The food at Rosetta’s was amazing. We get burned out on eating garden burgers, especially during our first year when it was often the only thing we could get eating out, but of all the options on the menu I decided to go for just that. They claimed on the menu it was “famous” and that always means they make it themselves. This can vary from place to place, a homemade burger can be full of grains and falling apart, bursting with little more than undercooked black beans and dry as a cotton ball, but sometimes homemade burgers are surprisingly moist and flavorful with just the right amount of everything. This was one of those burgers. I added jalapeños and cheese to make my favorite combination, and besides the fact that the jalapeños were barely hot, the burger was great. Ross got The Family Favorite, Peanut butter baked tofu, smashed potatoes and gravy and sautéed kale. Of course I had to steal some, tasty as expected. So far my favorite vegetarian meals in the South have been the “home cooking” style meals with things like pecan crusted seitan steak, grits with nutritional yeast and of course some good greens/kale cooked in a way I can only dream of accomplishing. Gravy is always a highlight of one of these dishes and the gravy on the The Family Favorite may be nearly my favorite. We asked the cashier what was in the gravy (to make sure it wasn’t a mushroom gravy) and practically got the whole recipe. I of course memorized this simple concoction and plan to work on and improve upon it over time (nutritional yeast, flour, fresh sage, salt, soy milk). In my version there will definitely be breakfast sausage, as soon as I see some around. After gorging ourselves on this meal, we eyeballed the cakes in the case by the register and wished we had room. On our next visit we made the mistake of buying the Indian and Pad Thai bowls, when we should have got the plates and took some home (for just a little $ more) but it worked out because we then had room for a huge piece of chocolate cake with strawberry frosting. The kind of frosting that sends me into sugary seizures, but a good rich frosting (not real seizures, more like a reaction when eating a lemon, but with sweet things instead).
On other visited we tried various things but my favorite is still the Ruben sandwich with grilled marinated local made tempeh, homemade sauerkraut (from red cabbage) and Swiss cheese smothered in a herb-walnut sauce on homemade rye focaccia. As with all of downtown Asheville, parking is pretty bad on a weekend unless you pay for a lot, but luckily we always found parking just a block from Mellow Mushroom (which we never made it to) and within 8 blocks of everything else.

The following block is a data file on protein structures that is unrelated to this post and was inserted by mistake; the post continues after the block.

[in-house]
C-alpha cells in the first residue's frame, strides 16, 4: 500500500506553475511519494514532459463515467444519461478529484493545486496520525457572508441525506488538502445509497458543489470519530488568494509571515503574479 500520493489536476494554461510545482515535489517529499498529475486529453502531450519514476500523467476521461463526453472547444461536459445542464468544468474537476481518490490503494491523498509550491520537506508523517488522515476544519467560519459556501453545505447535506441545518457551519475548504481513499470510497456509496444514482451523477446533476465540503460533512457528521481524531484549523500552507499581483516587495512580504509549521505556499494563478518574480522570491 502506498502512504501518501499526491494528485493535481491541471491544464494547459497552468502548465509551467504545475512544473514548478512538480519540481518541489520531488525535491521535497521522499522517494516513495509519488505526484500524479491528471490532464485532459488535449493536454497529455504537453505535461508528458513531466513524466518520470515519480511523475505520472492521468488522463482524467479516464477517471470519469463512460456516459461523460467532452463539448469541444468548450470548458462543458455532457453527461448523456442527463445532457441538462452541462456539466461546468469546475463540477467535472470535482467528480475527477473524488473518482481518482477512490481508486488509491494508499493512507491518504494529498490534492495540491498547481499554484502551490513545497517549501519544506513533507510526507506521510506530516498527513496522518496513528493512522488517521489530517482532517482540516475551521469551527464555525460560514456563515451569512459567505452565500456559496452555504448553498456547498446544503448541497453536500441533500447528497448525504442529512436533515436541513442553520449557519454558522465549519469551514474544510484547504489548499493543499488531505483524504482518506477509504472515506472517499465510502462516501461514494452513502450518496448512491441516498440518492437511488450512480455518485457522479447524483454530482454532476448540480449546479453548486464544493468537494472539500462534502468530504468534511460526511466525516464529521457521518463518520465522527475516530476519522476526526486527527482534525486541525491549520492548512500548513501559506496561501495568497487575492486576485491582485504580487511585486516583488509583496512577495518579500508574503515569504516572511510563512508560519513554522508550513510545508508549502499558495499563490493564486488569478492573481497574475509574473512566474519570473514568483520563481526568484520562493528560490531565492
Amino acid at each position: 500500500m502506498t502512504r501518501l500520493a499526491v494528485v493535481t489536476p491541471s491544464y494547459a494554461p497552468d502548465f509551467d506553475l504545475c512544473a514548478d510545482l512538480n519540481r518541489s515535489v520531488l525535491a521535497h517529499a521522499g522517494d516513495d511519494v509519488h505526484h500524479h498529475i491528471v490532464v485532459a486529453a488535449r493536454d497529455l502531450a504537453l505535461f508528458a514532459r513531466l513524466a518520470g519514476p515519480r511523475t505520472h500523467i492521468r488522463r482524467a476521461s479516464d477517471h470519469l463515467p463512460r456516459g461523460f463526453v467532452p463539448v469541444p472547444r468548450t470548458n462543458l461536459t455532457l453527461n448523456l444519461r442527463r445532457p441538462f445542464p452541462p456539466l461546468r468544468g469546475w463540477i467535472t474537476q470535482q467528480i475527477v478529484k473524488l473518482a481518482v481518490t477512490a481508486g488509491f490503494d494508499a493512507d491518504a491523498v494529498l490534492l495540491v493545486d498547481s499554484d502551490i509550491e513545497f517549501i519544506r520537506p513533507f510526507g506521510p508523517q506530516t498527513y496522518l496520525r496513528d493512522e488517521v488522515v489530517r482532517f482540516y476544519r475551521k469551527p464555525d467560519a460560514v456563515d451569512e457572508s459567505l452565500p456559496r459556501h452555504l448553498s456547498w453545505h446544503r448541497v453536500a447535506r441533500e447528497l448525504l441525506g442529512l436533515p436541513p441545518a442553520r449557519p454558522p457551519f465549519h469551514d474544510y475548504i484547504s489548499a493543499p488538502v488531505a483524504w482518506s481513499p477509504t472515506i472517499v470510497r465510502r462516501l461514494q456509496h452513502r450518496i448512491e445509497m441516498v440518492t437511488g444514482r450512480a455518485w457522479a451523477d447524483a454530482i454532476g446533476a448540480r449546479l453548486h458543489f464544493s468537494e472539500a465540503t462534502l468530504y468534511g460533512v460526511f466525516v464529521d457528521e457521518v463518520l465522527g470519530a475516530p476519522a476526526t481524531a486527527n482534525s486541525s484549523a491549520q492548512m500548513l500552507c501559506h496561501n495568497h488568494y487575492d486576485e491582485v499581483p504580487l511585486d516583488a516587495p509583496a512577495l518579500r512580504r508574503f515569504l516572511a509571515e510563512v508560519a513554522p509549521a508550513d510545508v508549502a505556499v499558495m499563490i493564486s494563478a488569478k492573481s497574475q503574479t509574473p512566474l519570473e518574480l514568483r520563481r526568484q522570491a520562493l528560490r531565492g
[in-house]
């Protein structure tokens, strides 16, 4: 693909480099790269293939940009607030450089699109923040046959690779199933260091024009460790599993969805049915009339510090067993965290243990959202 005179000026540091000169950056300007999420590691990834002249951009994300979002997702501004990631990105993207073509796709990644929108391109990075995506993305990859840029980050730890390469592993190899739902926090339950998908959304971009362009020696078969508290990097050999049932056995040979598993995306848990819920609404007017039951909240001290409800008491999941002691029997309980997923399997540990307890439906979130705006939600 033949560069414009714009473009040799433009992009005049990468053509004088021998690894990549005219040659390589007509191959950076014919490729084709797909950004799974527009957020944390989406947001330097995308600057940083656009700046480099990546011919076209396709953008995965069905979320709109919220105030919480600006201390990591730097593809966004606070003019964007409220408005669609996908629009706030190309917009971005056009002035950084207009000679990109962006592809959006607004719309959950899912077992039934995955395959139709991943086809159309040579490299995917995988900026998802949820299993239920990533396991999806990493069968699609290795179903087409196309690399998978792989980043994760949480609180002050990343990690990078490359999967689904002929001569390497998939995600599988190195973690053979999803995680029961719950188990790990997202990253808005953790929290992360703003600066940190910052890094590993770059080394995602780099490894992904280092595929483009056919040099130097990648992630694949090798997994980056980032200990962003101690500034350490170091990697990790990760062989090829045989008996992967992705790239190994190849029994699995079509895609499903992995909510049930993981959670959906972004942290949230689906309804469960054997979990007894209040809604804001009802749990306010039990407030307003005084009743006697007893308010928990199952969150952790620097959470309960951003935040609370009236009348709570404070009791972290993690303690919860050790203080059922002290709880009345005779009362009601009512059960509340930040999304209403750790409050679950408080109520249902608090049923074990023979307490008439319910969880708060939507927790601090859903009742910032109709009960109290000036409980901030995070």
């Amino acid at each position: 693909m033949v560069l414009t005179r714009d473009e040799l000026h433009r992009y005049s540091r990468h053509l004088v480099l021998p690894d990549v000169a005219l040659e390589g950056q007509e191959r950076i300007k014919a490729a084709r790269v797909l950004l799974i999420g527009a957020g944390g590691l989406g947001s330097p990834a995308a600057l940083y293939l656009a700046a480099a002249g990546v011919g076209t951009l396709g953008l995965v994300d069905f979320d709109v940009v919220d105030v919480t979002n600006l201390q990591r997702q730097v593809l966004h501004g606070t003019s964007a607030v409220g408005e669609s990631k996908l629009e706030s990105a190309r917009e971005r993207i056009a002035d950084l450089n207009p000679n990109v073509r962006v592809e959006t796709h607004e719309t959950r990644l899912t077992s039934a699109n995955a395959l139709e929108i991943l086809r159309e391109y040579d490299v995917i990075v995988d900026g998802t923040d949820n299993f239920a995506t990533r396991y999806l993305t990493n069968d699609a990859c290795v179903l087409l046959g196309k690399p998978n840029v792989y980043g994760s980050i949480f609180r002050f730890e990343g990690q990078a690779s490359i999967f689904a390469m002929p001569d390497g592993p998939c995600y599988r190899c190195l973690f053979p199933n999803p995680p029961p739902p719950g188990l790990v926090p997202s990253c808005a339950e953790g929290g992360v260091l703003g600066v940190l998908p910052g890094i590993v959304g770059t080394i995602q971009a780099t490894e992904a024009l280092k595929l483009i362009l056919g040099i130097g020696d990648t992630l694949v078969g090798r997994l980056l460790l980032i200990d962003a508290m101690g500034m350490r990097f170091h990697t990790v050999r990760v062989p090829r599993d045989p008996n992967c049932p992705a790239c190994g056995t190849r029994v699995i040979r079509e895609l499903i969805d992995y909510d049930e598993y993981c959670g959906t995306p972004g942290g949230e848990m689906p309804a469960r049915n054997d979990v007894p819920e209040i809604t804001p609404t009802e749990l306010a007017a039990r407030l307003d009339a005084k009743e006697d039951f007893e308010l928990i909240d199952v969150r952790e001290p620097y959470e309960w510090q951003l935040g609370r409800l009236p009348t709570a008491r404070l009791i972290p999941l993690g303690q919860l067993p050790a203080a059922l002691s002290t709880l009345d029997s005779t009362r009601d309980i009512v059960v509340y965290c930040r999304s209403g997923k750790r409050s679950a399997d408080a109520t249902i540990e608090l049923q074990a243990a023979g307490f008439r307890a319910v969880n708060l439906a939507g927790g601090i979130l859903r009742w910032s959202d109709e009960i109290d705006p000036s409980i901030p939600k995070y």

There were about 5 more places we never made it to and a couple that were more expensive or too busy for our mood. Then there was Doc Chey’s Noodle House, a place with lots of good reviews but ended up being a disappointment (please don’t put jalapeños in your Thai food when I ask for ‘Hot’).
Asheville is also great for beer lovers with several brew pubs in the downtown area and of course, wine and whiskey bars run rampant downtown. Our favorite being the one we almost walked past, a hole in the wall with a dark entrance and black door (still don’t know the name but I checked in on Foursquare at “The Dirty South” while there).
Scully's Bar 13 West Walnut Street
Given more time, I would have also visited:
Firestorm Cafe, Laughing Seen Cafe, Tupelo Honey (on a slow night) and Early Girl Eatery.
These are still just a few of the options available in Asheville and why it’s definitely leading the South that I’ve seen so far in vegetarian concentration and quality.
We always hope to see more of this on our travels and places like Asheville are definitely at the top of our lists of places we would recommend to other vegetarians, health geeks or basically anyone who loves food, good beer, nature, shopping and a town designed for foot traffic.